Editor's note: Starting next week the Free Press will begin featuring vocational programs offered at Mesa County Valley School District 51's Career Center.
Next week learn about the Coyote Cafe, a lunchtime eatery operated by the school's culinary arts program at the Career Center. The cafe is open to the public Tuesday through Friday from 11:30 a.m. to 1 p.m.
High school students are learning to arrange flowers and run a floral shop; repair computers; and build sheds, doghouses and other projects at the Career Center, a District 51 vocational high school located at 2935 North Ave.
Floral, catering and construction are three of the nine programs offered at the Career Center, an alternative school since 1975 that offers a "hands-on approach to learning basic academic skills in an applied fashion. All learning is career or job-based and provides students the opportunity to gain general work skills and job ethics that will transfer into any vocational area."
The federally funded program serves youth in grades 9-12, and includes students from all District 51 high schools, including Valley School and Mesa Valley Vision, R-5, Gateway, and Grand River Virtual Academy. Students either begin their day at their home school, or come directly to the Career Center. Students attend the center for one program (1 hour, 50 minutes) out of their school day.
"It's like an elective," principal Pat Chapin said. "Academics are embedded in the vocational skills being taught."
Other programs include computer repair, sport vehicle repair, landscape services, early childhood care, and audio visual technology - all of which - along with floral, construction and catering - offer its services to the public. Small animal care is a new program this year.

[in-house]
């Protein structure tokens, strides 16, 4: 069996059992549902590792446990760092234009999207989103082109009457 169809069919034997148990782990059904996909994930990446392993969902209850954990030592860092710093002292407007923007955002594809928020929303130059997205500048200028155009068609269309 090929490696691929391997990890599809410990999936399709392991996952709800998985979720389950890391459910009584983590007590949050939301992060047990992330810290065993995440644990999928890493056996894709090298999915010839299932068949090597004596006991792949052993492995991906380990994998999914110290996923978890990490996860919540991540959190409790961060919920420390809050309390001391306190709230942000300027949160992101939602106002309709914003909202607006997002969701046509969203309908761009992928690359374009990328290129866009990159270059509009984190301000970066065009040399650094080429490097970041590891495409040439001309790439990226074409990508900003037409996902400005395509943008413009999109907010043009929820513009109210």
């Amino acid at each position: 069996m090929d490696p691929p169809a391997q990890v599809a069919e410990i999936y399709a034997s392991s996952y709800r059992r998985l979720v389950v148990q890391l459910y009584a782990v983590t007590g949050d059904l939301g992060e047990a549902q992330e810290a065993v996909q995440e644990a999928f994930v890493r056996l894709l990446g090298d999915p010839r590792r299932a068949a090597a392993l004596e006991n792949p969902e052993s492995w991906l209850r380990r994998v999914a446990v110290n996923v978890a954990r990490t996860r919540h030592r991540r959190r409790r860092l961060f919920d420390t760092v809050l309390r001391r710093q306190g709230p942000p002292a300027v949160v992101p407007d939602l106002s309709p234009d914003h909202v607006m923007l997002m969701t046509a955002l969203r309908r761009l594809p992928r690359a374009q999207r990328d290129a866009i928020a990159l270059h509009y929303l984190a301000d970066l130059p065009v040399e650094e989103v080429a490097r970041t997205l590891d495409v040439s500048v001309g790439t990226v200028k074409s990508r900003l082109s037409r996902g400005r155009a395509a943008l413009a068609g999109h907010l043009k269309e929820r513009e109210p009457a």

"Students learn life-long skills they can use in their personal life or as a profession," said Laurie Krizman, who has worked at the school for 20 years. "I know people who are working in a profession they learned here."
The Career Center also caters specifically to students with physical, emotional or learning disabilities. The School to Work Alliance Program (SWAP) for youth ages 16-25 provides employment-related assistance by teaching job seeking and job retention skills for young adults with disabilities.
SWAP is a collaborative initiative between local school districts and the Colorado Division of Vocational Rehabilitation, and is supported by the Colorado Department of Education.
Another program, In STEPS (Individual Student-centered Transition Employment Program Services), is for students 18-21 who have significant cognitive impairments, or have social deficits due to autism. The program teaches life skills and sets up vocational opportunities at various businesses for its students.